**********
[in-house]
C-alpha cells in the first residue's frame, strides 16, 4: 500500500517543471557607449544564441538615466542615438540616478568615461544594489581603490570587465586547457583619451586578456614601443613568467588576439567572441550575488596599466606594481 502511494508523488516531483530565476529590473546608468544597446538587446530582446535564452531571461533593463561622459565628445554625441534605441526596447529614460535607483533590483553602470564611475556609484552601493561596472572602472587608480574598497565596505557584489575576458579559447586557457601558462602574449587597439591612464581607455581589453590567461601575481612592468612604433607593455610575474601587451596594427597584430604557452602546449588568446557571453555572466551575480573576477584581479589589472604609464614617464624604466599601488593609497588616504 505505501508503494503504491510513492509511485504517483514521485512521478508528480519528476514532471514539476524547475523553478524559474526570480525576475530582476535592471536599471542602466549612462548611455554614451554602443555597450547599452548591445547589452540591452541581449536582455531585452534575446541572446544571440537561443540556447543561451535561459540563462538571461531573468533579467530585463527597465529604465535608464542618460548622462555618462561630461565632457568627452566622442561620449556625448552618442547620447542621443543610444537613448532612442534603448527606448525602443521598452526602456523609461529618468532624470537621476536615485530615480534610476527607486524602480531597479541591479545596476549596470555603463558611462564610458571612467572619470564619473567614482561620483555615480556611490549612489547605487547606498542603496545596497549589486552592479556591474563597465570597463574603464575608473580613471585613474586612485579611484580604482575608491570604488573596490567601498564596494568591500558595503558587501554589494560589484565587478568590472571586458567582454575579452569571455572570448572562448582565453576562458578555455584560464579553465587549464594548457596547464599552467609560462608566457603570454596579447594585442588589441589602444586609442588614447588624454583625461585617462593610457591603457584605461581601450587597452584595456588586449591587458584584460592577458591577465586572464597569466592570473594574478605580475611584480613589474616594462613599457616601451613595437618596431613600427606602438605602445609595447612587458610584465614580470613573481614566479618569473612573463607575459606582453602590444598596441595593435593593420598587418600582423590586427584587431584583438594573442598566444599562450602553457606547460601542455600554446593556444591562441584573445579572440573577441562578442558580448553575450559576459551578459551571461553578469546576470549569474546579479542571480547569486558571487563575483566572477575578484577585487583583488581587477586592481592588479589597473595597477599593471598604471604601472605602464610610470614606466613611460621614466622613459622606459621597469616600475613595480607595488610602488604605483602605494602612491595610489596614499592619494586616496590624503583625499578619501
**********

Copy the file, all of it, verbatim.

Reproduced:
[in-house]
C-alpha cells in the first residue's frame, strides 16, 4: 500500500517543471557607449544564441538615466542615438540616478568615461544594489581603490570587465586547457583619451586578456614601443613568467588576439567572441550575488596599466606594481 502511494508523488516531483530565476529590473546608468544597446538587446530582446535564452531571461533593463561622459565628445554625441534605441526596447529614460535607483533590483553602470564611475556609484552601493561596472572602472587608480574598497565596505557584489575576458579559447586557457601558462602574449587597439591612464581607455581589453590567461601575481612592468612604433607593455610575474601587451596594427597584430604557452602546449588568446557571453555572466551575480573576477584581479589589472604609464614617464624604466599601488593609497588616504 505505501508503494503504491510513492509511485504517483514521485512521478508528480519528476514532471514539476524547475523553478524559474526570480525576475530582476535592471536599471542602466549612462548611455554614451554602443555597450547599452548591445547589452540591452541581449536582455531585452534575446541572446544571440537561443540556447543561451535561459540563462538571461531573468533579467530585463527597465529604465535608464542618460548622462555618462561630461565632457568627452566622442561620449556625448552618442547620447542621443543610444537613448532612442534603448527606448525602443521598452526602456523609461529618468532624470537621476536615485530615480534610476527607486524602480531597479541591479545596476549596470555603463558611462564610458571612467572619470564619473567614482561620483555615480556611490549612489547605487547606498542603496545596497549589486552592479556591474563597465570597463574603464575608473580613471585613474586612485579611484580604482575608491570604488573596490567601498564596494568591500558595503558587501554589494560589484565587478568590472571586458567582454575579452569571455572570448572562448582565453576562458578555455584560464579553465587549464594548457596547464599552467609560462608566457603570454596579447594585442588589441589602444586609442588614447588624454583625461585617462593610457591603457584605461581601450587597452584595456588586449591587458584584460592577458591577465586572464597569466592570473594574478605580475611584480613589474616594462613599457616601451613595437618596431613600427606602438605602445609595447612587458610584465614580470613573481614566479618569473612573463607575459606582453602590444598596441595593435593593420598587418600582423590586427584587431584583438594573442598566444599562450602553457606547460601542455600554446593556444591562441584573445579572440573577441562578442558580448553575450559576459551578459551571461553578469546576470549569474546579479542571480547569486558571487563575483566572477575578484577585487583583488581587477586592481592588479589597473595597477599593471598604471604601472605602464610610470614606466613611460621614466622613459622606459621597469616600475613595480607595488610602488604605483602605494602612491595610489596614499592619494586616496590624503583625499578619501